‘Why social workers should care about home ownership for disabled people’

Shared home ownership helps reduce social care costs and improves independence for disabled people, but access to it is at risk

By Tim Cooper

It is understandable that home ownership is not at the top of most social care professionals’ lengthy priority lists when working with their disabled clients.
But as a report published last week confirms, supporting disabled people to explore and use existing specialist shared ownership schemes can have a dramatic impact on their well-being – but this option is at risk of being reduced.
Space to Live, published by housing, care and employment support provider Advance and Disability Rights UK, urges disabled people, and professionals, to use the existing shared ownership schemes and pressure the Homes and Community Agency to continue to funding them beyond 2015.
Schemes such as HOLD (Home Ownership for people with Long-term Disabilities) give disabled people an opportunity to own their home – and develop independence, security and roots.

Shared ownership reduces social care costs

But it also makes financial sense for the public sector to support disabled people into shared ownership. In these straitened economic times when services are being cut, reducing the use of respite or residential care is welcome; and there’s evidence that people who are shared owners reduce the level of social care and NHS services they need.
Social care professionals can act as a vital catalyst – informing and supporting people through an inevitably cumbersome application process. And let’s not forget the requirements to look afresh at people who have been placed out of area; for some disabled people, returning them to their community via a shared ownership route could solve a number of problems and improve life options in one go.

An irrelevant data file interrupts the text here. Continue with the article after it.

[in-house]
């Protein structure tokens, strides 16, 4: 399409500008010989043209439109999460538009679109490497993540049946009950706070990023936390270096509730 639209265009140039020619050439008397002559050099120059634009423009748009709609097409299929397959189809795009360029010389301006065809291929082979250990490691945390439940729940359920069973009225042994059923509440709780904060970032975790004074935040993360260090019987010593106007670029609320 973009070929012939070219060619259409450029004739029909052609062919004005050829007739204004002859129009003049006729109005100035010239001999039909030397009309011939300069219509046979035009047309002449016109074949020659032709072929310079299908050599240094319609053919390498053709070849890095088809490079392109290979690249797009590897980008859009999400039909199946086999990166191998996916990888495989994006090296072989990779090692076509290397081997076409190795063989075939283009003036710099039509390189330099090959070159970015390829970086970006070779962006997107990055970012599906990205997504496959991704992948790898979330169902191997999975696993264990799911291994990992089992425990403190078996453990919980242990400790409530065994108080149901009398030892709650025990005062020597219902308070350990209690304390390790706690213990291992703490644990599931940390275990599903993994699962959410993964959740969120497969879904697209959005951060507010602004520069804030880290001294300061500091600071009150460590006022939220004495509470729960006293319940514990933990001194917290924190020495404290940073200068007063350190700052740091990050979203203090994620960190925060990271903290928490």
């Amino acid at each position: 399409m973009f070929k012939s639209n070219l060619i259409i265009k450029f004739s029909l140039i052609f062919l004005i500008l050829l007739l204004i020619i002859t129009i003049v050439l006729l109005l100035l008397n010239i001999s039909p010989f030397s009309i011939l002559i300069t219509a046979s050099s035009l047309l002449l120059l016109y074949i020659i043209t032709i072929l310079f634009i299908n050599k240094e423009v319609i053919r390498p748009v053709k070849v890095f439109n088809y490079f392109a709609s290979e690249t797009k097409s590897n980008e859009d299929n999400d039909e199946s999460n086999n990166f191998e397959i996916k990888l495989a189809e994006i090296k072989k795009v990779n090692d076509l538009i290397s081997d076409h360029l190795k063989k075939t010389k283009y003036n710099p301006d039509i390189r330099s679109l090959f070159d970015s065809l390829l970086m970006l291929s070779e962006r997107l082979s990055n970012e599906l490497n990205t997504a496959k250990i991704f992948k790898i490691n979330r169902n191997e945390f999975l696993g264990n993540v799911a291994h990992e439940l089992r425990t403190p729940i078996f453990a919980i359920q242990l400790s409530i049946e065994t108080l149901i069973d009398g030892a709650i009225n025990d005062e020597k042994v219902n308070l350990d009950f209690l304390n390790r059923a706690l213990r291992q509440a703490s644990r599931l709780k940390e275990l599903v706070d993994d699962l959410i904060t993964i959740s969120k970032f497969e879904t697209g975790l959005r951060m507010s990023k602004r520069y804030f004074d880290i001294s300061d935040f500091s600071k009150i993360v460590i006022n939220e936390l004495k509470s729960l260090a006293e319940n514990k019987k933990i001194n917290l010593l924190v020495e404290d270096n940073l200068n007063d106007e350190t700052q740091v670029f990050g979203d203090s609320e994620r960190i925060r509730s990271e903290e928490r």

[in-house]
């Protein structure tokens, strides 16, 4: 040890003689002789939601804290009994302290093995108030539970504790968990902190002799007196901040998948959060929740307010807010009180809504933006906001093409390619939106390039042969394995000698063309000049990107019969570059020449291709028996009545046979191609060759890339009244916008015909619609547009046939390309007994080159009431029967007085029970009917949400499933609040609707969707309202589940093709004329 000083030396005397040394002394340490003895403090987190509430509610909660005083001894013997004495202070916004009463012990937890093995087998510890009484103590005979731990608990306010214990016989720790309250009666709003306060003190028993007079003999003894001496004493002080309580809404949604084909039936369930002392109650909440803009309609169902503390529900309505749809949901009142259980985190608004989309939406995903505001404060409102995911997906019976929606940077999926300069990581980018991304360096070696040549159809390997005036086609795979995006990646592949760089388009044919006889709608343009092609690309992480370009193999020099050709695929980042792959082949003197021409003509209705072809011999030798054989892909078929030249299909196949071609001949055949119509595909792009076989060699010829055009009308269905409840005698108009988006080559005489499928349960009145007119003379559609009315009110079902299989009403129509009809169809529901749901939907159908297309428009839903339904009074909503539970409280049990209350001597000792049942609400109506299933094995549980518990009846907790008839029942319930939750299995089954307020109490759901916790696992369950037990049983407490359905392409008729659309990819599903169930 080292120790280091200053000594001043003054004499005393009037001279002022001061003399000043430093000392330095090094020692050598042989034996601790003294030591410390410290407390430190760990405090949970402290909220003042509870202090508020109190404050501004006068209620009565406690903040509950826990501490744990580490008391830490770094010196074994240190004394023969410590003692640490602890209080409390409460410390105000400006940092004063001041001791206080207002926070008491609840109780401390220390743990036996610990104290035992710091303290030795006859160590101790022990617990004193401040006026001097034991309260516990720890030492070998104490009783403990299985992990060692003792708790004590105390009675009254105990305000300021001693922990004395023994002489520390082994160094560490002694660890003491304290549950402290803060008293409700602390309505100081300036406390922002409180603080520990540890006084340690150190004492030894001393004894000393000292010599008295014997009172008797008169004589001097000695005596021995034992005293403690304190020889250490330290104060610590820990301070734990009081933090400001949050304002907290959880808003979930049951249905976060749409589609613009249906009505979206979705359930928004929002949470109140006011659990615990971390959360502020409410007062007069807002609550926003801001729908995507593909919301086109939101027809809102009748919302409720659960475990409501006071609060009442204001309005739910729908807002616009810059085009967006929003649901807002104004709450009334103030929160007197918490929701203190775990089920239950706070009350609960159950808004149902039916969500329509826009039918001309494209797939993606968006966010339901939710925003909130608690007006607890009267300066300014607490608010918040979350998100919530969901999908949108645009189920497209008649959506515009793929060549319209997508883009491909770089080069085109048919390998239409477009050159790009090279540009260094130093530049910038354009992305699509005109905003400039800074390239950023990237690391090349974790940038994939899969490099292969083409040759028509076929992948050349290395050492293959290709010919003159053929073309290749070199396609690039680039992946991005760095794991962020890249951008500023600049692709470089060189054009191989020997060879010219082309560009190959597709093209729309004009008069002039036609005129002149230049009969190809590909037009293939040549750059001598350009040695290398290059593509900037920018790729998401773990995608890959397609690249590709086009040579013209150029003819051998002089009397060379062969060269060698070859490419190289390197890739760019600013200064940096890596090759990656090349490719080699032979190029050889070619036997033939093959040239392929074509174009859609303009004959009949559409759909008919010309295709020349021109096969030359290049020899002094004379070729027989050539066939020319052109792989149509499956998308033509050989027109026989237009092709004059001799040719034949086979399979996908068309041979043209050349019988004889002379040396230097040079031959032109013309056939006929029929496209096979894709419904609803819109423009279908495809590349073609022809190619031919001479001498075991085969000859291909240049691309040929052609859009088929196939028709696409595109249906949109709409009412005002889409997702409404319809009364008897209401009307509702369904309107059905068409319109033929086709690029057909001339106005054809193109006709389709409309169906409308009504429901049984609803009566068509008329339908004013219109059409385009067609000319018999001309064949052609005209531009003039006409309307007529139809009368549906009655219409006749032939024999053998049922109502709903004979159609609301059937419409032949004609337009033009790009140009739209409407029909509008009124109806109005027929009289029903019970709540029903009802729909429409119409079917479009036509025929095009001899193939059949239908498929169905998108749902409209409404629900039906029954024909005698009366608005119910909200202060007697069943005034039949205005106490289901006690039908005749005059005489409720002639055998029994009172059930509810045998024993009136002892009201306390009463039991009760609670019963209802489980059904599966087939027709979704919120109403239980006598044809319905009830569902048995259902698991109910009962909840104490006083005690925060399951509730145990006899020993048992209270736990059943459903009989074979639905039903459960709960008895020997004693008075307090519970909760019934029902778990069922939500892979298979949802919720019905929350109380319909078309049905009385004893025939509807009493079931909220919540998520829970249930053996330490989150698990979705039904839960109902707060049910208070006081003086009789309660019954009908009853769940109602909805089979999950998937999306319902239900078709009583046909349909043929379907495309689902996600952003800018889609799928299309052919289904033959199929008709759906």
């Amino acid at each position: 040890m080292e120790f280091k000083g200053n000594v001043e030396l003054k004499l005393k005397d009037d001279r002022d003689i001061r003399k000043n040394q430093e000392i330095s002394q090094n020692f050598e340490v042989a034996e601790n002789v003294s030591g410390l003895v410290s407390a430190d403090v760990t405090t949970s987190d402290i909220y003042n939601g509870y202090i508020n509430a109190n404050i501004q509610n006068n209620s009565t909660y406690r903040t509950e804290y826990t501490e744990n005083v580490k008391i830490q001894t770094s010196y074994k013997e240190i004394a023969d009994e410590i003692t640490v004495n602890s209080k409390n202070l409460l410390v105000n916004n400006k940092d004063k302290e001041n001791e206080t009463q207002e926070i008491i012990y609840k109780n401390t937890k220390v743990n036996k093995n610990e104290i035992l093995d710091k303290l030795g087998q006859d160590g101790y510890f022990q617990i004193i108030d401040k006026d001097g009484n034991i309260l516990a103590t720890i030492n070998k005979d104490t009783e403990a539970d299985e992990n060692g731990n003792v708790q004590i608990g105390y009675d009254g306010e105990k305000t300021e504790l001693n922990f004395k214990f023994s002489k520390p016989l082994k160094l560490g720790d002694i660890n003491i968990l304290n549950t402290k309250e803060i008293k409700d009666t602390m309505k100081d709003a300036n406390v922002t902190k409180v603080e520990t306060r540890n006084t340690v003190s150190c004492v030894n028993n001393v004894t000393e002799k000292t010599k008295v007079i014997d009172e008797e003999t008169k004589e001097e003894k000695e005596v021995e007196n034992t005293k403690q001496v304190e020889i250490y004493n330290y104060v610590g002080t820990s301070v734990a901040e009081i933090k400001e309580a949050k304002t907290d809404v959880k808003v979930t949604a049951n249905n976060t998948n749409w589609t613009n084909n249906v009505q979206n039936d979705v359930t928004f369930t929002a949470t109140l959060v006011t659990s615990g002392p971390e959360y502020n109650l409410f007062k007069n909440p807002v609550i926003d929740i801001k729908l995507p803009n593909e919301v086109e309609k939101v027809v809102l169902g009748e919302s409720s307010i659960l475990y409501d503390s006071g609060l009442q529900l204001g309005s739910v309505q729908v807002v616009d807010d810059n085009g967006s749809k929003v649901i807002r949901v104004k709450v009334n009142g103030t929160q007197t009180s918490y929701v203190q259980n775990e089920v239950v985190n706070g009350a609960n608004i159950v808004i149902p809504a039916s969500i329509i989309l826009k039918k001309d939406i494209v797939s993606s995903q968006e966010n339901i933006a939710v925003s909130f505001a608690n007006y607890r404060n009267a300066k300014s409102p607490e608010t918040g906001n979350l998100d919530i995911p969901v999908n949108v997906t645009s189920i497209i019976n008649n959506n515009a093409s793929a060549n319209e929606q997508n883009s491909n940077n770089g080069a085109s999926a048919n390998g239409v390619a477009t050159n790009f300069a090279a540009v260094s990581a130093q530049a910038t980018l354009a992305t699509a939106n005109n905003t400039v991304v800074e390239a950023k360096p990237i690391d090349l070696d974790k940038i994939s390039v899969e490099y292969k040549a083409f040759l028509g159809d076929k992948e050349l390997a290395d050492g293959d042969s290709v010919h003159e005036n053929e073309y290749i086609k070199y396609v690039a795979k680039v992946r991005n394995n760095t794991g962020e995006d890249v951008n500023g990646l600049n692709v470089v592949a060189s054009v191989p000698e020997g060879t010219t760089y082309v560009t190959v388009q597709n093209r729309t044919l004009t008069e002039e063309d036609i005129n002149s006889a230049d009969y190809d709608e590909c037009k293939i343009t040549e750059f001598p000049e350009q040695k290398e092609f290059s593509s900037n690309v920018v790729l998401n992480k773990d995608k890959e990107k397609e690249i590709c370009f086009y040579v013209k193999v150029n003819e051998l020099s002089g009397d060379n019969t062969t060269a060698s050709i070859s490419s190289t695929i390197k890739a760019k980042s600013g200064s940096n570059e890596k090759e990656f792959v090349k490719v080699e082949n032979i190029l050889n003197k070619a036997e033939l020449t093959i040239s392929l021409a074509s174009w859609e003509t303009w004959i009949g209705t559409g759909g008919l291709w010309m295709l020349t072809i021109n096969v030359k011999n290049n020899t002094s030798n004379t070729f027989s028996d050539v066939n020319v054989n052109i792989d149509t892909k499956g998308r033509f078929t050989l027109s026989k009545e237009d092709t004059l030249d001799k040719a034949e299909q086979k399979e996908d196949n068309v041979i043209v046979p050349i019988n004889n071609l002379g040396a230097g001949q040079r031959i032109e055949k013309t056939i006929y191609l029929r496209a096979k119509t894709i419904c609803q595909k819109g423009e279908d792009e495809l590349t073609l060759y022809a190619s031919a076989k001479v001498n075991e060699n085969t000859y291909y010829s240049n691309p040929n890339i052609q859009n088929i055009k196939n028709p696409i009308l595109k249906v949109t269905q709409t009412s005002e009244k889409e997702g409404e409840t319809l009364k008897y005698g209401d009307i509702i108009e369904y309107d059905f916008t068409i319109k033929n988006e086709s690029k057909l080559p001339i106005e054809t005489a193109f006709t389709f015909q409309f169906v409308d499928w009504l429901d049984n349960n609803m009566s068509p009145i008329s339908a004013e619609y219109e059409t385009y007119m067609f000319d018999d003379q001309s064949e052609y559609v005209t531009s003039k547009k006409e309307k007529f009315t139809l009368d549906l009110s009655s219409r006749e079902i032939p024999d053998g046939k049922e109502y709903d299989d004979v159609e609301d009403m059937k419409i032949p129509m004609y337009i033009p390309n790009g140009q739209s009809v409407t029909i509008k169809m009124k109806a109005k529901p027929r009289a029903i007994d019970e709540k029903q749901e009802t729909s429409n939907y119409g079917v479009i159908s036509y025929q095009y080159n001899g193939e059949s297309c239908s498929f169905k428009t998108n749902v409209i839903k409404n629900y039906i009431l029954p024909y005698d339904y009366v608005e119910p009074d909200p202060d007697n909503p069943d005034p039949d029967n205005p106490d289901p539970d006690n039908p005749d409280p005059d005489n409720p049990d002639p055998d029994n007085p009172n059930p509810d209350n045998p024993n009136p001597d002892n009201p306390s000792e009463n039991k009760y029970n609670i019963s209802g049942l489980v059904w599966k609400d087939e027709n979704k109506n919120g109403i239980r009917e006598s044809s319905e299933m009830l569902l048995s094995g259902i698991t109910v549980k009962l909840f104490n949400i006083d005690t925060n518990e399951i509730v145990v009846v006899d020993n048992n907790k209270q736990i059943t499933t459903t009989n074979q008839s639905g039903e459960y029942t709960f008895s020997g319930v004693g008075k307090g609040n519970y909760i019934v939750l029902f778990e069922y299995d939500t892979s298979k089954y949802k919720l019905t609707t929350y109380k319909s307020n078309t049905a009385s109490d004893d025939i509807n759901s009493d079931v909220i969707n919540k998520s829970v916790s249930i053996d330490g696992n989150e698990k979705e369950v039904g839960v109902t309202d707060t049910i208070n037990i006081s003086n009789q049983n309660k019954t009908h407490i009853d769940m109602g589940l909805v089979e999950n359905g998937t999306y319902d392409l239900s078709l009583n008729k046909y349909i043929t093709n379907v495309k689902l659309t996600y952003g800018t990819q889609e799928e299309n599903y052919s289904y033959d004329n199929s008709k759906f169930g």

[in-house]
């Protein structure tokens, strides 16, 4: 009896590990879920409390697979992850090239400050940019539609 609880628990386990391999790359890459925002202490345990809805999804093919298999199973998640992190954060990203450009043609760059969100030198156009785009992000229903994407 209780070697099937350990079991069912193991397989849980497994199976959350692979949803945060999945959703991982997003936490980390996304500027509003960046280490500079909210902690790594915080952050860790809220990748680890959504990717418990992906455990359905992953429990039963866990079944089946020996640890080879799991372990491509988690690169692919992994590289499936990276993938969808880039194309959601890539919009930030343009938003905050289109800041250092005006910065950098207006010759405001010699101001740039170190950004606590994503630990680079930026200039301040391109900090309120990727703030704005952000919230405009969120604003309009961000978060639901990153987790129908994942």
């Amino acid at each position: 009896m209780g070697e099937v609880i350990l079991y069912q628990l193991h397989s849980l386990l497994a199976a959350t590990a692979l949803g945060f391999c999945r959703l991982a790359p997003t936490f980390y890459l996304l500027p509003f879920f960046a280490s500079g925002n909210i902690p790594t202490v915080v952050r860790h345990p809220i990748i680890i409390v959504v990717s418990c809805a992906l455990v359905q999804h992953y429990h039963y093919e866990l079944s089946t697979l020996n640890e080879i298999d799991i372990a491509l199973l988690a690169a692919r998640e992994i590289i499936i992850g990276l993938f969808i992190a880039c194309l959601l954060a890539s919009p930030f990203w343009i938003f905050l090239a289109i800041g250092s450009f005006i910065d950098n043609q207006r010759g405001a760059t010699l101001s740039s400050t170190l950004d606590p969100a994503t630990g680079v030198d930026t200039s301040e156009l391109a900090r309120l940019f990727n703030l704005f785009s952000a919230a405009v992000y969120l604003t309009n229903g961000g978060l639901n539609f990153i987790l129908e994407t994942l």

Programmes such as HOLD are a cost-effective, personalised response to the health, housing and support needs of disabled people.
Since 1998, more than 1,600 disabled people have bought a stake in a home they have chosen with the help of payments to cover the mortgage interest from a specialist scheme such as HOLD. If we’re truly committed to the personalisation agenda, that figure should be rising steadily.

Future funding at risk

However, the number of successful new applications has dwindled to a few dozen in recent years, primarily because the rules keep being changed.
The limited grant from the Homes and Communities Agency may also be under threat as the government develops funding plans for housing post-2015. Government is also considering a response to a consultation on the future of Support for Mortgage Interest – the key plank in schemes such as HOLD.
Social care professionals and those they work for should hope HOLD continues in the future – or both people with long-term disabilities and public service budgets will lose out.
Tim Cooper is the chief executive of Advance

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